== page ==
- Ahsan (ahsan), who later became AHsn. I always suspected he was a professor of Physics or Mathematics, particularly when, in response to a post, he wrote an elaborate mathematical formula to determine the direction of the Qibla. His formula, I thought, was more complex than the Binomial theorem I battled with, unsuccessfully, in our First Year Algebra. By the time you figured his formula, the time for namaz-e-mghrib would have lapsed.
- Akif Nizam was always a pithy commenter with an ability to silence the unruly commenters with few, well-chosen words.
- For the more unruly variety, we had Omar R Quraishi, blunt as a hammer, who hit the nail on the nose.
- Talking of unruly commenters, there were very few, and they appeared only when there was a reference to religion, direct or remote. (Let’s face it, there is no escape from religion when talking about Pakistan, be it its history, culture, politics, scientific achievements — anything. After all, it’s not for nothing that they named the country Islamic Republic.)
- Then there were Anwar; Aqil Sajjad; Bhupinder; Daktar; Deeda-i-Beena; Eidee Man; Humaira; Pervaiz Munir Alvi; Roshan, the Seraiki specialist); Samdani; Sridhar; Lal salaam, whose comments were consistent with his name; Tina, a professor of literature in the bush country (?); Watan Aziz; and YLH, who not only ignited fires but also doused them, like a fire hydrant, by drowning the opponents in his arguments.
They all made ATP worth visiting, and added value to each discussion.
I sound as if I am talking of a bygone era, and not just the last four years. In digital age four years seems like ages. Many of the earlier ATP commenters seem to have vanished from the discussion board, or do not visit that frequently. I wonder why? Is it that the novelty of blogging has worn off, or the political scene in Pakistan has changed, or is it something else? I think it could be all these and some more reasons:
- One, blogs have proliferated. Even the online editions of English newspapers have become interactive blogs, providing many many forums where people can express their views.
- Two, numerous TV talk shows, which are also available online, provide vicarious satisfaction to people who want to vent their feelings about the different political issues in Pakistan.
- Three, there are so many new communication tools competing for readers’ attention: Facebook, YouTube, texting, tweeting, skyping, and they keep coming.
Facebook has given rise to a whole new generation of mostly young people who love to communicate, but have a short attention span, different reading habits and don’t bother much about the old-fashioned formalities of the language. ATP has developed a considerable following of Facebookers of its own.
The other day, out of curiosity, I looked up the profiles of some of the ATP Facebookers. They were mostly young, 20 something, and their interests and hobbies sounded very different, I guess, from the ATP commenters of yore. Talk of generation gap! Here are a few examples:
A: a college graduate, introduces himself in these words:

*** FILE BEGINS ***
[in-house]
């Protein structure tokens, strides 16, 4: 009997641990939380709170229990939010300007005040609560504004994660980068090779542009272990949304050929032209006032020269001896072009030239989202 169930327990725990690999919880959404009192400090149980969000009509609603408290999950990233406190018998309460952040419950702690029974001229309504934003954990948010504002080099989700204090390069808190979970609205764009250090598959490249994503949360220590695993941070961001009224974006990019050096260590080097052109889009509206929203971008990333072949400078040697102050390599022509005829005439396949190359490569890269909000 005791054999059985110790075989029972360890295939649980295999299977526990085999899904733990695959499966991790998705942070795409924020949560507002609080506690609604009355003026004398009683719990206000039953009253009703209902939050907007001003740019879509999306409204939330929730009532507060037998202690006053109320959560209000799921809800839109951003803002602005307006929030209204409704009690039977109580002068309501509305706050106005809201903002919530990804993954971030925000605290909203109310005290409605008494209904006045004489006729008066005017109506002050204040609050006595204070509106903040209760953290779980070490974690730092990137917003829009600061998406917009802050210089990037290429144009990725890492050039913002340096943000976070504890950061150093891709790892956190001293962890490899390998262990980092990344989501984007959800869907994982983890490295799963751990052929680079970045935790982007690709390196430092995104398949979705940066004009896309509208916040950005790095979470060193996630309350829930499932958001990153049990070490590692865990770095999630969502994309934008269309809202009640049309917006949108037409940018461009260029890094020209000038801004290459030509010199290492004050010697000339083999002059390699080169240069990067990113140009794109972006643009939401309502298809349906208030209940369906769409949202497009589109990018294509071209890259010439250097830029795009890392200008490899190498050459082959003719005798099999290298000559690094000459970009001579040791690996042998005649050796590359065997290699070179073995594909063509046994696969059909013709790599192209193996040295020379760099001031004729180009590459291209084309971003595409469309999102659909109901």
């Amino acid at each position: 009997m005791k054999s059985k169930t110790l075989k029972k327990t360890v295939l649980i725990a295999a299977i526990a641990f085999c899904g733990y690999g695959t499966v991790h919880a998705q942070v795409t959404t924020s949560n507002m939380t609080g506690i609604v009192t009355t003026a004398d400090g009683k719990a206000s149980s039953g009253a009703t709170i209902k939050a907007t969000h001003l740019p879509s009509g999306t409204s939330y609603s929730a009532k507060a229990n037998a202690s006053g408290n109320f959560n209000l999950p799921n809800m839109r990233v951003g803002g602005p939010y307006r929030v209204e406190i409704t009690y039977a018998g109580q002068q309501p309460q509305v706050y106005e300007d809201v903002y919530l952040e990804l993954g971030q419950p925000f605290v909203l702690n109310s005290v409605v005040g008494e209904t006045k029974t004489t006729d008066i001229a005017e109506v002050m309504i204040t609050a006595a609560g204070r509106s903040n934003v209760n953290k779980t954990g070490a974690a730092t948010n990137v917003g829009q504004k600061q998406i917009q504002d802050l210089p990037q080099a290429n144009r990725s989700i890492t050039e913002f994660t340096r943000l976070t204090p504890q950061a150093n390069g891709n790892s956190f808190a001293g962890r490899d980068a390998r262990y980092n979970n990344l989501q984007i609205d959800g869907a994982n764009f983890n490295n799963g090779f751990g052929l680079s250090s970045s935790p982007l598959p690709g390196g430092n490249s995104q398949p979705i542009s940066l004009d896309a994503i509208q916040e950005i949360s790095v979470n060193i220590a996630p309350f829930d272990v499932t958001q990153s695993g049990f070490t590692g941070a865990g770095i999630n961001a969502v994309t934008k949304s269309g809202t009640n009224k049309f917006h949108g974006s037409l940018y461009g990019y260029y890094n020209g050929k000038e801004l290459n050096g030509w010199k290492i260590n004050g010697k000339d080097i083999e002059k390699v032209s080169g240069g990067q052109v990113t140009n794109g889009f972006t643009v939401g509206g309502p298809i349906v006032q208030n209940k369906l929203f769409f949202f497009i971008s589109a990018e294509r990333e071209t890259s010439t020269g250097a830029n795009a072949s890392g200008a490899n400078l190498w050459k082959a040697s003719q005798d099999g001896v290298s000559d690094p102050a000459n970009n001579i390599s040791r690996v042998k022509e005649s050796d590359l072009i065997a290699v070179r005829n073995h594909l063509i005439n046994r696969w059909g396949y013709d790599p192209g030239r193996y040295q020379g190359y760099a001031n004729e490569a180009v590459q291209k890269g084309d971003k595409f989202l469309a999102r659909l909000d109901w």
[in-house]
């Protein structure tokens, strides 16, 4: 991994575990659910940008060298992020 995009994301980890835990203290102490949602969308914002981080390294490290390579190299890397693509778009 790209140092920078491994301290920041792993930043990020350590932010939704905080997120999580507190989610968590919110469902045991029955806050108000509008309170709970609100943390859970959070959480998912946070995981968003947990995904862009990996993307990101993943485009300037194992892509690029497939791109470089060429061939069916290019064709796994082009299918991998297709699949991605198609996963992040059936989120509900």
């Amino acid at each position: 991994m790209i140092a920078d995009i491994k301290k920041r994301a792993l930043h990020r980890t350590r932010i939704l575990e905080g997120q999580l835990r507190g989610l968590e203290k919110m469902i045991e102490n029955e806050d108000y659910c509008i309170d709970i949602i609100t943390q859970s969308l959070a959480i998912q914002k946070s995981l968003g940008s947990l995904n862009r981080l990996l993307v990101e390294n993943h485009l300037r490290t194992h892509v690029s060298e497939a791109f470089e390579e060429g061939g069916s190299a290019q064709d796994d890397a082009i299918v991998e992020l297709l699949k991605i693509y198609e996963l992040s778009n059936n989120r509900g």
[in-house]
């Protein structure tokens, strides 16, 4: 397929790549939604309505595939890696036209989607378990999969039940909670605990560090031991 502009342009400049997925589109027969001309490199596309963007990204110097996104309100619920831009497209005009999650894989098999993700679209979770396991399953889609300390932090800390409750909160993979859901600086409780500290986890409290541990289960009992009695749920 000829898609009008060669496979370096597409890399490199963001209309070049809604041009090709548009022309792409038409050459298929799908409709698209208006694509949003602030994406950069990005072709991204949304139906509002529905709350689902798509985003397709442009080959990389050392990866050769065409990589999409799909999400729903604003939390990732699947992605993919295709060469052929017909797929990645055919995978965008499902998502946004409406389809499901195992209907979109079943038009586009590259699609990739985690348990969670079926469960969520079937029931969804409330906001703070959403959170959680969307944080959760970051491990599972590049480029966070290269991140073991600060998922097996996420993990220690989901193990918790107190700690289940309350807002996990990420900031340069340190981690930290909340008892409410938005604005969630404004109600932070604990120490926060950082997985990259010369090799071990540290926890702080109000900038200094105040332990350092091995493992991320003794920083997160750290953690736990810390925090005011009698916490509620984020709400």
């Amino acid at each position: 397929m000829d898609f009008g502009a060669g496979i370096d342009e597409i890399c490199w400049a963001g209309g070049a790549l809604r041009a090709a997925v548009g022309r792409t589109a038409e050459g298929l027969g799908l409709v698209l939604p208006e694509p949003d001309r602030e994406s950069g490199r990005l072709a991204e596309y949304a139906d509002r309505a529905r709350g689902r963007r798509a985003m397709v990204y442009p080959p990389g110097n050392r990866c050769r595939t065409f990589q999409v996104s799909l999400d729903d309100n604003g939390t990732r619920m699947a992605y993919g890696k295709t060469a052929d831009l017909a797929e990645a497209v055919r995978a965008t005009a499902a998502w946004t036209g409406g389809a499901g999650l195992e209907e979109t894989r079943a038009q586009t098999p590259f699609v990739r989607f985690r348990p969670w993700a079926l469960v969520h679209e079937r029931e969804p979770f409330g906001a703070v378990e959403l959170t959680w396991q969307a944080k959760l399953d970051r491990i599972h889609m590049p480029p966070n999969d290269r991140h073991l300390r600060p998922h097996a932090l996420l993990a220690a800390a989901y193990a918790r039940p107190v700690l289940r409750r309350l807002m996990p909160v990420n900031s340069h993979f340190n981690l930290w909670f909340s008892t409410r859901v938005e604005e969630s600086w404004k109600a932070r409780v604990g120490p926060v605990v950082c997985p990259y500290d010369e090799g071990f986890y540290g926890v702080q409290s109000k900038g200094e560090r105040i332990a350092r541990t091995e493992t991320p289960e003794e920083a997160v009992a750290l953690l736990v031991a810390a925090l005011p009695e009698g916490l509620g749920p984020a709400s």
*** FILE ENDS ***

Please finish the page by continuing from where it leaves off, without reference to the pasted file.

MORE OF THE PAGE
“hOw 2 DeScRiBe mA sElF ??? Em [name] eM FrndLy n JollY persOn.. Attitude 2 da nose!! aLwAyZ ChILLiN….n i Luv My BuDdiEs n i cant c PeOpLe SaD aRoUnD M3…I HATE LIARS — eM real moody…”
“Em siNcerE wiD mA frNdz aNd dEy all eNjOy mA coMpaNy…. ovErall eM a cHill perSoN n u ll nEvA gEt bOred ven ur wid mE…….so daZ ME”
Translated into plain English, it would read:
“How to describe myself? I’m (name), a friendly and jolly person. Always chilling and I love my buddies and I can’t see people sad around me. I hate liars, am real moody. Am sincere with my friends and they all enjoy my company … over all am a chill person and you’ll never get bored when you are with me. So that’s me.”
Among the books he likes are:
“Quran, poetry, romance, novels, world history, The Guns of August and Twilight.”
B: is a student of Edwardes College Peshawar, who lists his activities as:
“Sleeping, college, using new cell phones and laptops. My status may say I’m single … but it doesn’t mean I’m interested. My head says no. My heart says go. Why is life so complicated?”
Among the books he likes, he lists only the Holy Quran.
C : is based in London, is a college graduate and lists among his activities: “Tease (sic), driving fast and seven more.”
Among his favorite books: “Gladiator, Quran and principles of marketing.” (Not necessarily in that order, I assume.)
D: a young woman, a BBA, lists her activities as:
“Sura Al-Baqarah, Benjamin Sisters and 50 more.”
Among her favorite books, she lists:
“Holy Quran, Hadiths, horror movies and fairy tales.”
It can be a popular meeting place; say, a tea house – lively, occasionally noisy but not rowdy – where people came, exchanged news, ideas, stories and jokes, as it was in the first two or three years, or it can become a fast food joint where people pick up their takeaways and leave, texting, tweeting, phoning – all at the same time. Or, perhaps, somehow, combine the traditional and the unconventional. I am sure Adil and his team must be thinking about this.
Meanwhile, I would love to resume my journey with ATP, but the question is what to write about: A love tale, a horror story, or something about sacred and divine?